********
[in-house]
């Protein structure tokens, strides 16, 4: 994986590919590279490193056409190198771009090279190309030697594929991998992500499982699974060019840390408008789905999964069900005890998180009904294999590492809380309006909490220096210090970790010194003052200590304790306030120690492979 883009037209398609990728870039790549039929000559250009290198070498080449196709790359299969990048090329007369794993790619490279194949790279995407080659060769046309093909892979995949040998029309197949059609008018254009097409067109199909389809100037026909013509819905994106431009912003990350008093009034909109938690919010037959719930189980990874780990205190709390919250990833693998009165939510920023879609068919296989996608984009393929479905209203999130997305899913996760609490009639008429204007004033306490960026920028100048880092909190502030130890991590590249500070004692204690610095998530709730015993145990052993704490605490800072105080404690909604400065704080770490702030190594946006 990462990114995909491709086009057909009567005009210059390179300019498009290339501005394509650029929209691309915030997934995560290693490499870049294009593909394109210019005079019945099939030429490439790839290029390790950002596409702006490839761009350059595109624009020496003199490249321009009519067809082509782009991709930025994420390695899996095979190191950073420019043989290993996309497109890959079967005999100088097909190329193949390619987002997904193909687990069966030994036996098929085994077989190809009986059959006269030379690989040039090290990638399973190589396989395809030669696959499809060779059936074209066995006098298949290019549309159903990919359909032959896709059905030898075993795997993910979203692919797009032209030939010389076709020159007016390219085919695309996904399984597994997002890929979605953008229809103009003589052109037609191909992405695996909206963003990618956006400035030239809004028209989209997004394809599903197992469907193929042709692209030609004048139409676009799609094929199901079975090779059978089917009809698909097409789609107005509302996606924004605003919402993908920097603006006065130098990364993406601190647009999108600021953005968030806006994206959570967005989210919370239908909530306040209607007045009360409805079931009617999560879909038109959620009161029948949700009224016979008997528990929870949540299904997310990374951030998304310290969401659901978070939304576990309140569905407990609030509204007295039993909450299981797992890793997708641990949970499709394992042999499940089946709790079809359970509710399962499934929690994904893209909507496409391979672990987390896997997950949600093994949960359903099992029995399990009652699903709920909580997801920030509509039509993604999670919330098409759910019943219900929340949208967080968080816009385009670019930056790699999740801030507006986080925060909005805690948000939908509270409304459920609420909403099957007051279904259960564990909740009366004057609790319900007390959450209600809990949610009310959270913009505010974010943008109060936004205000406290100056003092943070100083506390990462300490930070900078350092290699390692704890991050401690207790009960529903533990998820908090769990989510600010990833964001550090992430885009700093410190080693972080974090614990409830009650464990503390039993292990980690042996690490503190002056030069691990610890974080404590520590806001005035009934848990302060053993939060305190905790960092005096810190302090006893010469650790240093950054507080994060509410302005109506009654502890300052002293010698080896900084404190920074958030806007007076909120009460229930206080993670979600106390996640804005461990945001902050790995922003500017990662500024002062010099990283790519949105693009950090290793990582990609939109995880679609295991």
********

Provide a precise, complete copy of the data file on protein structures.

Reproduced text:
[in-house]
């Protein structure tokens, strides 16, 4: 994986590919590279490193056409190198771009090279190309030697594929991998992500499982699974060019840390408008789905999964069900005890998180009904294999590492809380309006909490220096210090970790010194003052200590304790306030120690492979 883009037209398609990728870039790549039929000559250009290198070498080449196709790359299969990048090329007369794993790619490279194949790279995407080659060769046309093909892979995949040998029309197949059609008018254009097409067109199909389809100037026909013509819905994106431009912003990350008093009034909109938690919010037959719930189980990874780990205190709390919250990833693998009165939510920023879609068919296989996608984009393929479905209203999130997305899913996760609490009639008429204007004033306490960026920028100048880092909190502030130890991590590249500070004692204690610095998530709730015993145990052993704490605490800072105080404690909604400065704080770490702030190594946006 990462990114995909491709086009057909009567005009210059390179300019498009290339501005394509650029929209691309915030997934995560290693490499870049294009593909394109210019005079019945099939030429490439790839290029390790950002596409702006490839761009350059595109624009020496003199490249321009009519067809082509782009991709930025994420390695899996095979190191950073420019043989290993996309497109890959079967005999100088097909190329193949390619987002997904193909687990069966030994036996098929085994077989190809009986059959006269030379690989040039090290990638399973190589396989395809030669696959499809060779059936074209066995006098298949290019549309159903990919359909032959896709059905030898075993795997993910979203692919797009032209030939010389076709020159007016390219085919695309996904399984597994997002890929979605953008229809103009003589052109037609191909992405695996909206963003990618956006400035030239809004028209989209997004394809599903197992469907193929042709692209030609004048139409676009799609094929199901079975090779059978089917009809698909097409789609107005509302996606924004605003919402993908920097603006006065130098990364993406601190647009999108600021953005968030806006994206959570967005989210919370239908909530306040209607007045009360409805079931009617999560879909038109959620009161029948949700009224016979008997528990929870949540299904997310990374951030998304310290969401659901978070939304576990309140569905407990609030509204007295039993909450299981797992890793997708641990949970499709394992042999499940089946709790079809359970509710399962499934929690994904893209909507496409391979672990987390896997997950949600093994949960359903099992029995399990009652699903709920909580997801920030509509039509993604999670919330098409759910019943219900929340949208967080968080816009385009670019930056790699999740801030507006986080925060909005805690948000939908509270409304459920609420909403099957007051279904259960564990909740009366004057609790319900007390959450209600809990949610009310959270913009505010974010943008109060936004205000406290100056003092943070100083506390990462300490930070900078350092290699390692704890991050401690207790009960529903533990998820908090769990989510600010990833964001550090992430885009700093410190080693972080974090614990409830009650464990503390039993292990980690042996690490503190002056030069691990610890974080404590520590806001005035009934848990302060053993939060305190905790960092005096810190302090006893010469650790240093950054507080994060509410302005109506009654502890300052002293010698080896900084404190920074958030806007007076909120009460229930206080993670979600106390996640804005461990945001902050790995922003500017990662500024002062010099990283790519949105693009950090290793990582990609939109995880679609295991």